And I’m respectful of the arguments that support the notion that we’re already there.

So what do I do to help prepare the kids?  This great steaming pile of hot mess goes to the heart of their plugged-in collective consciousness, especially at a time of their lives when they’re unaware both of the consequences of what they say and the reality that this is being recorded en masse and held for whatever moment is best suited for use against them?  The answers are infinitely time-consuming, low-tech and prosaic.

  • Take every opportunity, from the earliest possible moment of their lives, to talk with them.  This sets the stage for the latter days of youth when you want to pull them aside for specific issues; they won’t be looking at you like a geriatric freakshow and you won’t be at an utter loss for words.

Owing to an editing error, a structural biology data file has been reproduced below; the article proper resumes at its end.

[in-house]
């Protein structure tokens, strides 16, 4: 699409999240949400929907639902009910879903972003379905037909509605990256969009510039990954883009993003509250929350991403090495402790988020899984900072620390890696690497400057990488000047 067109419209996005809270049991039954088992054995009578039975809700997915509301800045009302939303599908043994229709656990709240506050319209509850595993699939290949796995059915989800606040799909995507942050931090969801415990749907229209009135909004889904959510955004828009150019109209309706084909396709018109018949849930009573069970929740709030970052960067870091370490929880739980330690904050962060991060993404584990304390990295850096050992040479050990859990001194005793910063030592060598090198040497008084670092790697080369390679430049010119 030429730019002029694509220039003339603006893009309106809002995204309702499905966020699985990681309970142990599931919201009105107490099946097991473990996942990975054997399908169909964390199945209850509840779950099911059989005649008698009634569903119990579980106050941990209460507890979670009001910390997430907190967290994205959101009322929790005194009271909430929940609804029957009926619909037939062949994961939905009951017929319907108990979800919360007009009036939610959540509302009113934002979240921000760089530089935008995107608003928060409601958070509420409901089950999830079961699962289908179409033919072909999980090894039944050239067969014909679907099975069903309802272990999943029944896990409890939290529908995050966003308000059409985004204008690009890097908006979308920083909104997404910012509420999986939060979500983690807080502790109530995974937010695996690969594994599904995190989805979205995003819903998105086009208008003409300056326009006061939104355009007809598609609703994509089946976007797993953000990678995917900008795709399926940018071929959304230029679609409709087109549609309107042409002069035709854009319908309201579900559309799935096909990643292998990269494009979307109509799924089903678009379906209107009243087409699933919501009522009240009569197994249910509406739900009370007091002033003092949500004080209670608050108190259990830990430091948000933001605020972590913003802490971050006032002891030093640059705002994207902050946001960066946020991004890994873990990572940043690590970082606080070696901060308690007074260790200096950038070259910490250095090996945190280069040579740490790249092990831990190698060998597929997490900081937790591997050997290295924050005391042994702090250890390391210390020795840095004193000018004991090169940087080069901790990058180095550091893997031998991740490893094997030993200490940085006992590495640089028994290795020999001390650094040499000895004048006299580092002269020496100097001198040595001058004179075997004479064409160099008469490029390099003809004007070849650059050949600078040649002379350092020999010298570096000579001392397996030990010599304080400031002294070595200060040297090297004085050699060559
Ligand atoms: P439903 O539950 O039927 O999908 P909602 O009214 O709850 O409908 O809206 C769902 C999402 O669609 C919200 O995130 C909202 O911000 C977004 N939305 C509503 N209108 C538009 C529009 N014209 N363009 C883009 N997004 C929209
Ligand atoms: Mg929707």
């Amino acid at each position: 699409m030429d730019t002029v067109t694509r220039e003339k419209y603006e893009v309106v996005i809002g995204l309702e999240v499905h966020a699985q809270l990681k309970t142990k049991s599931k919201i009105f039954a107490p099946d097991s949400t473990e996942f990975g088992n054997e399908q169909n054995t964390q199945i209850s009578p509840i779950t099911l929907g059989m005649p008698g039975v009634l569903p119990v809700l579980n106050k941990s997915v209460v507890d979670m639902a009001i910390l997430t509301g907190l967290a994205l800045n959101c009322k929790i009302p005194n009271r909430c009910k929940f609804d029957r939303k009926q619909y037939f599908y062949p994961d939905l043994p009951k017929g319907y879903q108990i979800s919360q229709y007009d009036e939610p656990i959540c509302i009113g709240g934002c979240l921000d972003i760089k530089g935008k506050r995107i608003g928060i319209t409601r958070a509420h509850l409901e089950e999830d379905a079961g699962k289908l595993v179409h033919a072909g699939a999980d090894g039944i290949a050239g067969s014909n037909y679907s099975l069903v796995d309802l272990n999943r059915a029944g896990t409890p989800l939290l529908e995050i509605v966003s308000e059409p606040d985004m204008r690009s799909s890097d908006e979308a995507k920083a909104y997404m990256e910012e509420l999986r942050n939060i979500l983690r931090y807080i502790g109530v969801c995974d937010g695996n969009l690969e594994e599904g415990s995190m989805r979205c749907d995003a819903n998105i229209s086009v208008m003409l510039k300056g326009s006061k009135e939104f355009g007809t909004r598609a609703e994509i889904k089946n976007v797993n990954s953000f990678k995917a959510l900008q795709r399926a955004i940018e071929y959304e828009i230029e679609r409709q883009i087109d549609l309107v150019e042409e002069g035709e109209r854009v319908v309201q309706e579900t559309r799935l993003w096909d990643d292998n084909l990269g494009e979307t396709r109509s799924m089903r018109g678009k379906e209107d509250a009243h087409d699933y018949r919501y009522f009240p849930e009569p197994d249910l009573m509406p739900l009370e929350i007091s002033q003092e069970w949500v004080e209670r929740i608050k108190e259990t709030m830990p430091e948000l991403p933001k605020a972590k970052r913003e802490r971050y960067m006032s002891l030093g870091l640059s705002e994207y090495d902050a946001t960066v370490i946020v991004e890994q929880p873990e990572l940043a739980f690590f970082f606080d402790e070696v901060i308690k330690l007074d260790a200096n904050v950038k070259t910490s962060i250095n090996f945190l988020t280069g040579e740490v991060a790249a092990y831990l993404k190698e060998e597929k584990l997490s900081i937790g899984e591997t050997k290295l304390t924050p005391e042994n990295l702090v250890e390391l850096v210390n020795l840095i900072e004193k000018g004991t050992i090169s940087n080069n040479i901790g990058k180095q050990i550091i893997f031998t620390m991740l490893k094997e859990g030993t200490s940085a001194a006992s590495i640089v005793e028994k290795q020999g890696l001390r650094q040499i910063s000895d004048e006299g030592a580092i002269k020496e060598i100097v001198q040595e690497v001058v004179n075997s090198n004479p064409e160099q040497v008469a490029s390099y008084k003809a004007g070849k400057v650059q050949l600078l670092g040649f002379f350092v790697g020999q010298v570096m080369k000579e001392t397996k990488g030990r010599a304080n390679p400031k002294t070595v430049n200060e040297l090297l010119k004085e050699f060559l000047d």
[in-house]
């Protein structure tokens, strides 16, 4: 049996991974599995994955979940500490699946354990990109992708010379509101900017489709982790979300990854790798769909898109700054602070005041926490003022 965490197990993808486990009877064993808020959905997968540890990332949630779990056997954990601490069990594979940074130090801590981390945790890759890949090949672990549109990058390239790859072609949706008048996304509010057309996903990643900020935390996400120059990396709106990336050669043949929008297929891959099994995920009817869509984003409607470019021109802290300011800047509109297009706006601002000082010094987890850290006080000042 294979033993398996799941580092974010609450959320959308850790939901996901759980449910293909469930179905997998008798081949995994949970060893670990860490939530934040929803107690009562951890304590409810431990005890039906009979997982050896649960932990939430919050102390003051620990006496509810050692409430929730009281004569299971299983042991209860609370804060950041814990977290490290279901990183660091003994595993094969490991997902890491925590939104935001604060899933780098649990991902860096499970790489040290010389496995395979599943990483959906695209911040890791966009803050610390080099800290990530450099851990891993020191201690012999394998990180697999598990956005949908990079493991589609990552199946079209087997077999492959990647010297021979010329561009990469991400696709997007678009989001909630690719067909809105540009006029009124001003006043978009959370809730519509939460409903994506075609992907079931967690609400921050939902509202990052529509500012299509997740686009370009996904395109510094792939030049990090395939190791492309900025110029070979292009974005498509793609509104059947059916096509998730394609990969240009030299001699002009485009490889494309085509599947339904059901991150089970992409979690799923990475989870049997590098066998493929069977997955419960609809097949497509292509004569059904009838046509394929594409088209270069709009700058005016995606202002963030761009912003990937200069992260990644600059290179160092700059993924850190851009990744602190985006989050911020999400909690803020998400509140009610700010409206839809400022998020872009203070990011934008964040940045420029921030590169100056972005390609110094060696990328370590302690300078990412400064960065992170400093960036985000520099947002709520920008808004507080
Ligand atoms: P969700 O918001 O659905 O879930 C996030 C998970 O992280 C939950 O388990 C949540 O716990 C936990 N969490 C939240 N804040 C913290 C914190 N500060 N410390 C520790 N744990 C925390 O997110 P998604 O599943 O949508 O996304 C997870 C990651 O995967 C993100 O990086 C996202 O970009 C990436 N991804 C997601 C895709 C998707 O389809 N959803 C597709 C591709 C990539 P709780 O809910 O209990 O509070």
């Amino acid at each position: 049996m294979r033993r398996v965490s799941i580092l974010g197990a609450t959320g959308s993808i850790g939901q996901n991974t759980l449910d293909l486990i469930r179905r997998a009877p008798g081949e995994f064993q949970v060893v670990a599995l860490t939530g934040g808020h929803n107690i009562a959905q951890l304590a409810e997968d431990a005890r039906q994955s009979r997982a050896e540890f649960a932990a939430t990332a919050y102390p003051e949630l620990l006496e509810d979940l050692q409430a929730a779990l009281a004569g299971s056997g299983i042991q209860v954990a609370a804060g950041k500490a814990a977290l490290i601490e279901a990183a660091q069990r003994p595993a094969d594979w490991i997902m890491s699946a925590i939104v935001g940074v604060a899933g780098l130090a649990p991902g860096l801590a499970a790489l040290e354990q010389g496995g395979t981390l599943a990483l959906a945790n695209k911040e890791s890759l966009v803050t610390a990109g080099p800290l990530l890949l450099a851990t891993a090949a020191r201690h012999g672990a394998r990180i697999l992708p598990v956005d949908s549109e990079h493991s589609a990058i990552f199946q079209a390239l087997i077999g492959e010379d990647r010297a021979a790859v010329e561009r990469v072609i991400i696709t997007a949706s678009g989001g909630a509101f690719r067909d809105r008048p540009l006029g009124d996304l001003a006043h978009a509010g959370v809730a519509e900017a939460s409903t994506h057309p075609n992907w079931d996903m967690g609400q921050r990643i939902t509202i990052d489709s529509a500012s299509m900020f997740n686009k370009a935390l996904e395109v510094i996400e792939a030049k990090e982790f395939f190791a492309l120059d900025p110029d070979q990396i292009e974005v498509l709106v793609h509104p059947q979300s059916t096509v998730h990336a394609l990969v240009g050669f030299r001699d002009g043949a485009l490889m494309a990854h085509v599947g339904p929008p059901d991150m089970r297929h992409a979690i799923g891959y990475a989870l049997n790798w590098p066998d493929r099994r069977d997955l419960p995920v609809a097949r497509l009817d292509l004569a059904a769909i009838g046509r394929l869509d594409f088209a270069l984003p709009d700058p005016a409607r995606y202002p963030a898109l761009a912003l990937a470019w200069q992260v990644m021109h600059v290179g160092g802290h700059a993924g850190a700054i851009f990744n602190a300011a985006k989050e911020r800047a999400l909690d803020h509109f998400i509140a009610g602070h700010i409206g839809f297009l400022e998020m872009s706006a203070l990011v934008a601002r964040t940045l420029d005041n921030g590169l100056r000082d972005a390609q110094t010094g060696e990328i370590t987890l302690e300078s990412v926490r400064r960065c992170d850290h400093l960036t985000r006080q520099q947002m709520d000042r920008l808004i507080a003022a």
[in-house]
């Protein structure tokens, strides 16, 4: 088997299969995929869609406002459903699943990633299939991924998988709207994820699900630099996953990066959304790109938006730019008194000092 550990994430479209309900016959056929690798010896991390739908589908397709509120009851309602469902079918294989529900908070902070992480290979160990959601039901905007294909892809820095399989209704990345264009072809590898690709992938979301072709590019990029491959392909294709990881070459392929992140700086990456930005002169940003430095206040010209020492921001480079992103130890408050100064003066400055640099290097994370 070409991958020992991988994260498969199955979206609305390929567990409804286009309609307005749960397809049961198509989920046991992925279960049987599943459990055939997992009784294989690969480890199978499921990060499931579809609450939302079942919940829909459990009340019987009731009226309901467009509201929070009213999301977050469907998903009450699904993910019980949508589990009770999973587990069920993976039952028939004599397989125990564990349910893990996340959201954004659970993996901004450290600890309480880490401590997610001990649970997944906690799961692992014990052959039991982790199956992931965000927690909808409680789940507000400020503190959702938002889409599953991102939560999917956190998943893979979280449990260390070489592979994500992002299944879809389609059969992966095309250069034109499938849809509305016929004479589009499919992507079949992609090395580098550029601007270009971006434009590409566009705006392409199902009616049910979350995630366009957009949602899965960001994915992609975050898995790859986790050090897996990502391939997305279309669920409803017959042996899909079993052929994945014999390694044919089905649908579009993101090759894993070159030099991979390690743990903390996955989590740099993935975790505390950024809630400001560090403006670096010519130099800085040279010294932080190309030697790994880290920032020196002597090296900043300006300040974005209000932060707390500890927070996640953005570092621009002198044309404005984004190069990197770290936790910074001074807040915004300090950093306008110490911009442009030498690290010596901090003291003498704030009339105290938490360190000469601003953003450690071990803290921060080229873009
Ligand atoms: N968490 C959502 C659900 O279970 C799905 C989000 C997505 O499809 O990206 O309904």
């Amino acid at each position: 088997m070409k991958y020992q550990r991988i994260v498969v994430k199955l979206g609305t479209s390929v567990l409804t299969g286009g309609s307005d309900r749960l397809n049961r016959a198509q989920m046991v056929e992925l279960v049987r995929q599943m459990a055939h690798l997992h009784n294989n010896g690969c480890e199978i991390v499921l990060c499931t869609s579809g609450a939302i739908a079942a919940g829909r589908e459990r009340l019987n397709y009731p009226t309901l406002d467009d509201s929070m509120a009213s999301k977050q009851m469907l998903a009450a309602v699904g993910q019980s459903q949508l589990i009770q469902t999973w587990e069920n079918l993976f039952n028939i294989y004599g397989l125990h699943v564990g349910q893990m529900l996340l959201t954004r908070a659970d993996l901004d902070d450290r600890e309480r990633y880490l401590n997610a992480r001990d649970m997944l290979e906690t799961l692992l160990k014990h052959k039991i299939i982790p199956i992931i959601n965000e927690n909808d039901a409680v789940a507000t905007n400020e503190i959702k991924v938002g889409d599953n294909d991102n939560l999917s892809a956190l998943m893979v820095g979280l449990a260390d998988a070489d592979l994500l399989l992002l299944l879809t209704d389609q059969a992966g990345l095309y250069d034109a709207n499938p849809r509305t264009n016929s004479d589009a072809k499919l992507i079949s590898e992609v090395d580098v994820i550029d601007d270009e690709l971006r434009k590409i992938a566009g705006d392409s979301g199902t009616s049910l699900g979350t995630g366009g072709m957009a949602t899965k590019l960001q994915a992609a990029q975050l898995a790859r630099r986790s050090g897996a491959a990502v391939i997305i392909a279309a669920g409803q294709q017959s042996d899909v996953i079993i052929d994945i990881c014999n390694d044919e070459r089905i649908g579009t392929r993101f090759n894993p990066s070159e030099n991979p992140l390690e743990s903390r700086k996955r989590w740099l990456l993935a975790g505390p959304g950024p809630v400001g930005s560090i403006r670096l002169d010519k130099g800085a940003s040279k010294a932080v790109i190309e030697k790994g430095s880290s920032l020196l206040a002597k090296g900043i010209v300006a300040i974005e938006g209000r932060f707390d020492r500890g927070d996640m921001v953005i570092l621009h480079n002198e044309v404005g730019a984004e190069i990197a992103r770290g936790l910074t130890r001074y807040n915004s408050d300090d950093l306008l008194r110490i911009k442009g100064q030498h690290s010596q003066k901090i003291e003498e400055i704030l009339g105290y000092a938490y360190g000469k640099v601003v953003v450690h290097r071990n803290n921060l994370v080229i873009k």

• Take every opportunity to set an example of a non-wired life by putting down your own cell phone and removing your own ear buds.  In the past several months, I’ve noticed more parents – fathers and mothers – walking the kids while plugged into an iPod or cell phone.  The concept of the daily walk is more than just taking the kid outside to blow off the stink; the concept is to fire their synapses as they grow, showing them new things and interacting with them.  They’ll be more understanding of important cell phone calls when they’re older if they don’t see you on the damned things all of the time.  Likewise, when they’re older, they’ll be a bit more understanding if you ask them to remove their own.